When I pick up a book by an author I've not read before, I want to like the book. And if I like the book and it's part of a series, I will go and read the whole series, preferably one right after another. I don't like coming in on the middle, so I'll track down the books leading up to the books if necessary.
When I was in high school, I worked at the local library, which had a really good mystery section, even in the Large Print section. (And what a boon eReaders have been to people who need larger print. It always made me sad that unless you wanted to read Reader's Digest and a small selection of best sellers, your large print options were limited.)
Somtimes the series went on so long that they started to get stale, but I kept with them. Here's a list--in no particular order--of mystery book series I devoured.
Laura Joh Rowland's Sano Ichiro Mysteries--I love these books, set in Imperial Japan and they set off a lifelong fascination with the country and the history. The covers were gorgeous too.
I came to these books by way of the television series: Robert B. Parker Spenser.
Ellis Peters' Brother Cadfael--I liked the Cadfael books so much that when I ran out of them, I moved on to the books Peters wrote under her real name, which were historical fiction and not mysteries.
janet Evanovich's Stephanie Plum (By the numbers) I hated the movie, but still think the books would make an awesome television series.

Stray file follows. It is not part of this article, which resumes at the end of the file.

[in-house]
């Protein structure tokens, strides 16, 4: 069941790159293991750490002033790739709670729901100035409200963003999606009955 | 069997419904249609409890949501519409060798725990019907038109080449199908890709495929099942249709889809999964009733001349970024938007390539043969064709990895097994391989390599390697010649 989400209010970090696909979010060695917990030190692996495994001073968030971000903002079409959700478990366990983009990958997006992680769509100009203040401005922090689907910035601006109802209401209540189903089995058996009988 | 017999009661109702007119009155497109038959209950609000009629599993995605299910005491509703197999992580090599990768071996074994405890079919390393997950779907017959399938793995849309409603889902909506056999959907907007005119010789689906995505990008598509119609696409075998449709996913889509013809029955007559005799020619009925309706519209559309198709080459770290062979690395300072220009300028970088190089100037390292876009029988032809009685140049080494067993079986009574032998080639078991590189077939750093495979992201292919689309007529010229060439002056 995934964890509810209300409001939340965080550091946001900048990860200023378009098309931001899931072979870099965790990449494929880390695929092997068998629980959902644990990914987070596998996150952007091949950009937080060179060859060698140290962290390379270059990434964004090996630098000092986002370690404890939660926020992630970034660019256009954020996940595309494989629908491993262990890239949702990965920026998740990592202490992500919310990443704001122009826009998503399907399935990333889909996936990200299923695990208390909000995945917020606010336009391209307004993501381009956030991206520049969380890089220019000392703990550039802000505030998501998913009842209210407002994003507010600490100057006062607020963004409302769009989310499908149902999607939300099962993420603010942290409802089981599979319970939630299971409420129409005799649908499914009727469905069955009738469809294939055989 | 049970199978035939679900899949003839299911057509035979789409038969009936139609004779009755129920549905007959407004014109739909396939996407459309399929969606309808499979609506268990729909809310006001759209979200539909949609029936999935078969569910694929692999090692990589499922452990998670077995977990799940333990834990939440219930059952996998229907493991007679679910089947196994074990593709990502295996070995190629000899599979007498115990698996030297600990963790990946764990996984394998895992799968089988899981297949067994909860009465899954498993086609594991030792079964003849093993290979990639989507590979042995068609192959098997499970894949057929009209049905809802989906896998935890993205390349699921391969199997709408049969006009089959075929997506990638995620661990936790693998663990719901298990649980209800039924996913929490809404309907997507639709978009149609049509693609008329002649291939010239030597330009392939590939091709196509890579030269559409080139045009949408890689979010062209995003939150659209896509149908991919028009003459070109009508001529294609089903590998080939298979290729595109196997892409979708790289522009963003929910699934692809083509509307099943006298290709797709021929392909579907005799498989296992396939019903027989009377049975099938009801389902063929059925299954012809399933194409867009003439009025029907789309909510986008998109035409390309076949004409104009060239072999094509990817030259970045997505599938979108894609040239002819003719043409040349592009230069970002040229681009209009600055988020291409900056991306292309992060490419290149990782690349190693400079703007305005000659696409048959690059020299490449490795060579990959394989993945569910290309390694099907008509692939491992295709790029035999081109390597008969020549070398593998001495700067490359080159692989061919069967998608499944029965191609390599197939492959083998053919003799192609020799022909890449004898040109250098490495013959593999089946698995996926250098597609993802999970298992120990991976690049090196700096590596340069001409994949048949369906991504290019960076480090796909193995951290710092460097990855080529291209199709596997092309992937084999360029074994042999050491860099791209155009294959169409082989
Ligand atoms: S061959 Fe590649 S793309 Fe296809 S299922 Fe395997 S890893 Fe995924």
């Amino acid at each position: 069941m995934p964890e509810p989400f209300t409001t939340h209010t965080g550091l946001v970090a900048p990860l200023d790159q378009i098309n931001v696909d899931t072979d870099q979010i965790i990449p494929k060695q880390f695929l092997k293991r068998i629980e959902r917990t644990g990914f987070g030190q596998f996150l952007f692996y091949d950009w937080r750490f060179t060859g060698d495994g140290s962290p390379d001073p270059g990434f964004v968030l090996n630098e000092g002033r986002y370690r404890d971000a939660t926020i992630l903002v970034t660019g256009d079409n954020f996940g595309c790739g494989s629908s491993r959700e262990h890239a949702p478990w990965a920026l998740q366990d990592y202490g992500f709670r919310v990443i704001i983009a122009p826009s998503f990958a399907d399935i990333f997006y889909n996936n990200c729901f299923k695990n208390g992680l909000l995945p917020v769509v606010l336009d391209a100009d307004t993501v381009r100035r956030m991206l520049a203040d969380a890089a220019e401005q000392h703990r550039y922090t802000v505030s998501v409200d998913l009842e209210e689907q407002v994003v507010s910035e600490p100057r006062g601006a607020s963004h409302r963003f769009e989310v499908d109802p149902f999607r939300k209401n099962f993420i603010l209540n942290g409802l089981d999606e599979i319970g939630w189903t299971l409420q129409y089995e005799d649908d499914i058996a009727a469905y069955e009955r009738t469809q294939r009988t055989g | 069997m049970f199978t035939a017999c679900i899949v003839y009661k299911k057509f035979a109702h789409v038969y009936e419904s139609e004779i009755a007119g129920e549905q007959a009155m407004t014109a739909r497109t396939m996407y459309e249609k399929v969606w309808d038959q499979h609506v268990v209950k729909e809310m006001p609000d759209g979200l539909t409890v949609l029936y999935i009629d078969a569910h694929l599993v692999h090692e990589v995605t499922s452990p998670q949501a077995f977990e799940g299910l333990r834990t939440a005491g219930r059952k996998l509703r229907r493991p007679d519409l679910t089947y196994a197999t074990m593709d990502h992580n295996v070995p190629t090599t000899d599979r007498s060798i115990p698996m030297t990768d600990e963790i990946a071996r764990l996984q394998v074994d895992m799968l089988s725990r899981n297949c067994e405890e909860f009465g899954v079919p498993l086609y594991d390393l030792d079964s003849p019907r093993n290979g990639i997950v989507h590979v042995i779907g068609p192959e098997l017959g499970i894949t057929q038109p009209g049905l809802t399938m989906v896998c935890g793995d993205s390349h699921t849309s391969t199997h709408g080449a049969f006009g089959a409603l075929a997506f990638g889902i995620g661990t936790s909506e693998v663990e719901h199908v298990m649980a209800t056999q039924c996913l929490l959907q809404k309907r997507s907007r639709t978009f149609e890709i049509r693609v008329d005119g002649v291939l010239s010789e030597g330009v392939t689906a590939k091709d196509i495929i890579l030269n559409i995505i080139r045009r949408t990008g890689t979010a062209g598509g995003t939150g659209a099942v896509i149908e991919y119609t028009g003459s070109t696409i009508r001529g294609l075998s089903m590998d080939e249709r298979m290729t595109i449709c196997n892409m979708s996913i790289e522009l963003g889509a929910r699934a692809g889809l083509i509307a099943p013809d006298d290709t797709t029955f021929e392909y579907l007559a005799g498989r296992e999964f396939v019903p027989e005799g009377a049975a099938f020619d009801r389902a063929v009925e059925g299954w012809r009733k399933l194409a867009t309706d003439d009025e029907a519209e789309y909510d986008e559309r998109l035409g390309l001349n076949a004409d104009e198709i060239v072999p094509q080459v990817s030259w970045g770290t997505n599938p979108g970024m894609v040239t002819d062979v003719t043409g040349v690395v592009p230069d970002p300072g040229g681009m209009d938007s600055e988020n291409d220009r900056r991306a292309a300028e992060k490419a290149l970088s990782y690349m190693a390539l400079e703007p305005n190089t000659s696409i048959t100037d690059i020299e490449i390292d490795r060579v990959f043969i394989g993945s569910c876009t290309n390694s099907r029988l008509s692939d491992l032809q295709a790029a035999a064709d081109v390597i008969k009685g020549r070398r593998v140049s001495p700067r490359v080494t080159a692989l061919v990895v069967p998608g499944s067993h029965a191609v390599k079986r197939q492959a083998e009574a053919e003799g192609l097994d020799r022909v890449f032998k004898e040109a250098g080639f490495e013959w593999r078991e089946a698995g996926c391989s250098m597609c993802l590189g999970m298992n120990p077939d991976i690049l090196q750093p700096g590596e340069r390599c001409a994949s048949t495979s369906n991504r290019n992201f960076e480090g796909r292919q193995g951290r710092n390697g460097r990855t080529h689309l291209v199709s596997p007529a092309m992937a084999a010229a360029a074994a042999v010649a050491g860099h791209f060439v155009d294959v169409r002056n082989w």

Robert Crais' Elvis Cole novels --I love, love, love the Elvis Cole novels and now there are spin-offs for Joe Archer, one of the characters first introduced in the books
Nele Neuhaus' Fairy Tale series--Set in Germany, there are only two books in the series so far, but they're great.
Ed McBain's 87th Precinct books--Forget NYPD Blue, these were the procedurals for me.
Yellowthread Street mysteries (which sparked my desire to go to Hong Kong)
M.C. Beaton's Hamish Macbeth series (there's a fantastic TV series starring Robert Carlyle out there, with Danny Boyle writing and directing. I tried reading her "Agatha Raisin series but they were just too "twee" for me).
Catherine Aird's Sloan and Crosby books
Anne Perry's Thomas and Charlotte Pitt novels
And last but not least--Carolyn Keene's Nancy Drew and Franklin Dixon's Hardy Boys mysteries. They were the books that inspired my love of reading mysteries and I can still remember saving up my allowance to buy them.